Lynn said, “I think it is an important distinction to make that property can be developed and historic structures can be restored in good taste, all the while maintaining the historic character of our wonderful town and its historic structures. All this is possible by using sound environmental and economic principals.”

With those principals in mind, the entire building was moved from the waterfront after more than 100 years to Argyle Avenue in 2006, where it is now called Argyle Suites. Lynn, with help of many others, carefully renovated the Churchill House back to its original state back in 2007.  As the house has been functional for many different types of services, it now serves as office spaces and a one-bedroom studio apartment.

“I used a lot of recycled building material, as much as I could. I abhor waste of any kind and if something can be adapted to a new use I will use it. For instance all the old used brick used in the parking and landscaping is from the original Churchill House chimney. Many light fixtures, the architectural salvage details and most of the tile is from The RE Store in Bellingham,” Lynn said. “The entire project was a lot of fun and there were many people that shared ideas as to how best to design and adapt and modify a historic structure to a modern day use.”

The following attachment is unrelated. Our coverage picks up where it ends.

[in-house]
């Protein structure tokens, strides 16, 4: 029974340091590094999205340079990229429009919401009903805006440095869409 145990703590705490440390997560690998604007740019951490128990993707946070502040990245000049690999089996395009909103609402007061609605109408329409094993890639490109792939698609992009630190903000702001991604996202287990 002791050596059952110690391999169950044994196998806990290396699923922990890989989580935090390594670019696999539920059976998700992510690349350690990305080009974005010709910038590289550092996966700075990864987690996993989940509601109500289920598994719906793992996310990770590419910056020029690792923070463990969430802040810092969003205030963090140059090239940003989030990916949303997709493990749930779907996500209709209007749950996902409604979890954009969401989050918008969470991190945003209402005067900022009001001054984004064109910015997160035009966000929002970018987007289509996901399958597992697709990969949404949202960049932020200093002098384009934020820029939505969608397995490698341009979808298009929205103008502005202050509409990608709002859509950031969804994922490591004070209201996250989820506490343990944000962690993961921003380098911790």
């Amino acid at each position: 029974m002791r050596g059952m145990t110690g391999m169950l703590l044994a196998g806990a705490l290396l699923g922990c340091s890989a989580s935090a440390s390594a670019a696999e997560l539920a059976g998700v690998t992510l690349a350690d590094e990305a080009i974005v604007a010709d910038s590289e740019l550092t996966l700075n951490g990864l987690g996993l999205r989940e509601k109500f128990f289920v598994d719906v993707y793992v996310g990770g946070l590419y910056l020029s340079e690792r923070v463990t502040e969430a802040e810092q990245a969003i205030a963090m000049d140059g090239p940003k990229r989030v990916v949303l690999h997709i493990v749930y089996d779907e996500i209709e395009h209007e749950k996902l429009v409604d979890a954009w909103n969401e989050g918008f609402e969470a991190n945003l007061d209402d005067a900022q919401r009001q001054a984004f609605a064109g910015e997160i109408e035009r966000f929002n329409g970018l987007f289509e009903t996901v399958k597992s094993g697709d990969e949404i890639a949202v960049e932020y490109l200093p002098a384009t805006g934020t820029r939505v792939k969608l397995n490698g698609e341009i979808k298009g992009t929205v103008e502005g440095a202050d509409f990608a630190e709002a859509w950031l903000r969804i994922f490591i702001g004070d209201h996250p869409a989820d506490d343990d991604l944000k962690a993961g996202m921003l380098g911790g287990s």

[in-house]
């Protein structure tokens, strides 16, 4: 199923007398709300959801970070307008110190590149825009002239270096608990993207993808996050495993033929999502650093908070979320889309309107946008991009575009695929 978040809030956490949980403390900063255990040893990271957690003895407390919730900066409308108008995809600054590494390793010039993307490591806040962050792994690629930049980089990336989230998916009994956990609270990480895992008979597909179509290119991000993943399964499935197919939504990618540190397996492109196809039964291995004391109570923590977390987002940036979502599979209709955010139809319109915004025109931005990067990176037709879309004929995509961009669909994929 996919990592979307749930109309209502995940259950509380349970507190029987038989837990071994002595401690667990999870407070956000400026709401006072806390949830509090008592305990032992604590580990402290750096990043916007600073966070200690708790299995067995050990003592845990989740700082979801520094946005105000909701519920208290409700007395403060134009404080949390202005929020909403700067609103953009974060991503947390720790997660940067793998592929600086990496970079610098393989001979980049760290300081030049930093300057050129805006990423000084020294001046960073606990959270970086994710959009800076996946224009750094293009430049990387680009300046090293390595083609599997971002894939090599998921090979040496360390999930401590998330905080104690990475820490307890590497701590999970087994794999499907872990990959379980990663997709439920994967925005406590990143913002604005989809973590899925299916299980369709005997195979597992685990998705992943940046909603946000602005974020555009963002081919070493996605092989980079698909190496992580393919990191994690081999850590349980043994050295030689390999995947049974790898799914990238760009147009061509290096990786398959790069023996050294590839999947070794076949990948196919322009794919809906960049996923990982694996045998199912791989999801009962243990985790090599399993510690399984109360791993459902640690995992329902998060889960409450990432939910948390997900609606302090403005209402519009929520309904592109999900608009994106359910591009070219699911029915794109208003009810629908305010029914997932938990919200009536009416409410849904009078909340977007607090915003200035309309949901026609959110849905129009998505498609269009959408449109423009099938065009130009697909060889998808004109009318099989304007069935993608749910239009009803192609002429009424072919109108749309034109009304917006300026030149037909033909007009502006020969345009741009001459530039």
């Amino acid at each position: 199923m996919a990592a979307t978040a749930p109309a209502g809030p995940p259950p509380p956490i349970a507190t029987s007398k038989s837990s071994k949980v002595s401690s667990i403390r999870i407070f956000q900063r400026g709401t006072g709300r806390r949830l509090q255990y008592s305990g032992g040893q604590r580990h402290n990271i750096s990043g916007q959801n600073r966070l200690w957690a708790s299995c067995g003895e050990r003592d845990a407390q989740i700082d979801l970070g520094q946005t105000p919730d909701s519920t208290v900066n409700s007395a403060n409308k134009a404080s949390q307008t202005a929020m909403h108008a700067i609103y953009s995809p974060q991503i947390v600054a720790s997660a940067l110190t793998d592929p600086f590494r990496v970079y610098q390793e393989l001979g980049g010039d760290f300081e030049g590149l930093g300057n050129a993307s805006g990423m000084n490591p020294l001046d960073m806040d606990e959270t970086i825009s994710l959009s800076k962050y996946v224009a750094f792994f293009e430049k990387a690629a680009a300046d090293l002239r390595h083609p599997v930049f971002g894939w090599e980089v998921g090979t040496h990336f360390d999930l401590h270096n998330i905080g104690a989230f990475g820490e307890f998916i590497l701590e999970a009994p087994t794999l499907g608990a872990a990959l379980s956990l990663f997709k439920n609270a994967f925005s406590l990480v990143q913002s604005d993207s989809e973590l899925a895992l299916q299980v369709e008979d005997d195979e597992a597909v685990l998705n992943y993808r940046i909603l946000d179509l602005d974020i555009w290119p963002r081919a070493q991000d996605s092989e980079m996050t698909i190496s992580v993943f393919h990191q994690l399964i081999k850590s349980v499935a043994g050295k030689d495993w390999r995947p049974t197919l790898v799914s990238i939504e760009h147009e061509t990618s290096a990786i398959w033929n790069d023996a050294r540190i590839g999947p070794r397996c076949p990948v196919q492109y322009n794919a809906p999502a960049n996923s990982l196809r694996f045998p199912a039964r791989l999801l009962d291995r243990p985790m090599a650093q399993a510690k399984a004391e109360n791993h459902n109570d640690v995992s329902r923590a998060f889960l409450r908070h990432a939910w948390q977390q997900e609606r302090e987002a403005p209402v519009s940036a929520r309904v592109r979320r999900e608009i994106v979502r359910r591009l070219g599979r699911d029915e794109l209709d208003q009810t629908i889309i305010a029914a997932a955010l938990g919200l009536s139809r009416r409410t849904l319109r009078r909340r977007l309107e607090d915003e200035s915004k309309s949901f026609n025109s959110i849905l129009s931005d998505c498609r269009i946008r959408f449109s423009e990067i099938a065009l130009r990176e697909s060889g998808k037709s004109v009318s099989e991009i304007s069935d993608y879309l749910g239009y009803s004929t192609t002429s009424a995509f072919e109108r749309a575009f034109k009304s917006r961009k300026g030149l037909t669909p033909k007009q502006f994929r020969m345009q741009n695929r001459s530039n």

Loring House before restoration

The Loring House before restoration

In 2009 Argyle Suites was awarded the Stewardship Award, along with the Carter house that Lynn also renovated in 2009. The Loring House was moved and restored in 2010 by this preservation patron. She has now renovated five buildings including the Ace Hardware building, and her own home. Lynn and her son also own Archipelago Properties LLC of Friday Harbor, which manages Star Storage and Surina Business Park.

The Loring House - moved and restored

The Loring House - moved and restored

Danaher’s passion around historical structures extends far out into the Pacific Ocean. She spearheads fundraising for The Pacific Islands Research Institute (P.I.R.I.).  P.I.R.I. is a  South Pacific island culture archeology and ethnography institute, supporting leaders of the research in the wonders of Easter Island and other remote island locations since the 1970s. Fortunately reusable and salvaged materials are being created abundantly by the current culture, so we can leave historic mysteries intact for study and inspiration.

Posted in: Stories about people, Stories about stuff